Digital minister aims to break down the final barriers to 5G

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James reaffirms government’s commitment to becoming a world leader in 5G

5G is more than just improved latency and download speeds, it is an architecture we are slowly evolving to with myriad possibilities we read about every day.

As horrifying as Charlie Brooker’s dystopian science fiction series Black Mirror is, it highlights some exciting benefits (if you look past the murderous robotic dogs).

Driverless pizza delivery cars, improved software algorithm in datings apps and pinpoint tracking with a high-definition video feed.

This will all be possible or improved with the commercial rollout of 5G, expected to release in the UK around 2020. Minister for digital Margot James reaffirmed the government’s commitment to become a leader in 5G, pledging to break down barriers through its deployment.

The minister was speaking at O2’s ‘The Value of 5G for Cities and Communities’ report launch at the IET London venue, to a room of media representatives and industry figures.

James succeeded minister Matt Hancock, who was promoted to Secretary of State for the Department for Digital, Culture, Media and Sport (DCMS) in January.

She previously served the Department for Business, Energy & Industrial Strategy (BEIS).

“We want to be world leaders in 5G, from healthcare to transport,” James said.

“5G’s ultrafast connectivity will help establish an ecosystem where devices and buildings will be connected, creating a system for systems that interact with everything around them and it will enable the smart cities of the future.”

The minister is looking to improve collaboration between the DCMS and more established base government departments on the deployment of 5G technologies.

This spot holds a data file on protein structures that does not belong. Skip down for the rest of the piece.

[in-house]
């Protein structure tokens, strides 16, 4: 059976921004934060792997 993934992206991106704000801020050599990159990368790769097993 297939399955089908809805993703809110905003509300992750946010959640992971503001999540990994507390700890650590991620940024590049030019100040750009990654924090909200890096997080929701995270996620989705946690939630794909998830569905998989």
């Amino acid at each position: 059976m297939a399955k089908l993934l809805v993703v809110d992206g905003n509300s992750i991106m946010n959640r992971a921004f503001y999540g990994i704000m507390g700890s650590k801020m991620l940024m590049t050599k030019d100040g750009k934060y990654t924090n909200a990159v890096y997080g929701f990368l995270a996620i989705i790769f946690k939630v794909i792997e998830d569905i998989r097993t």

“We can work together better as departments, and that was perhaps one of the reasons why I was moved across.

Obviously, I have great respect for the officials and ministers in the BEIS department, I know them. It will be easier, I feel, to oil the wheels, we’re a very different
department culturally.

DCMS is a smaller and newer kid on the block. BEIS is super established and big, that is an issue but we can overcome that.

One of the things we can have in common is we both rely a lot on the department of communities in local government to actually get the sanctions we need at a local level to bust these barriers.”

The minister brought attention to the billion-pound investment into the UK’s digital strategy.

The investment is being rolled out in phases, going into projects such as 5G testbeds; £16 million was invested into a testbed in the University of Surrey last year.

Recently, £25 million was granted to six firms for new testbeds – between £2 million and £5 million was allocated to those selected.

The minister added: “Creating a 5G ecosystem has many challenges, which is why we’re investing a billion pounds into the digital infrastructure, including our 5G programme of test beds to simulate future 5G use.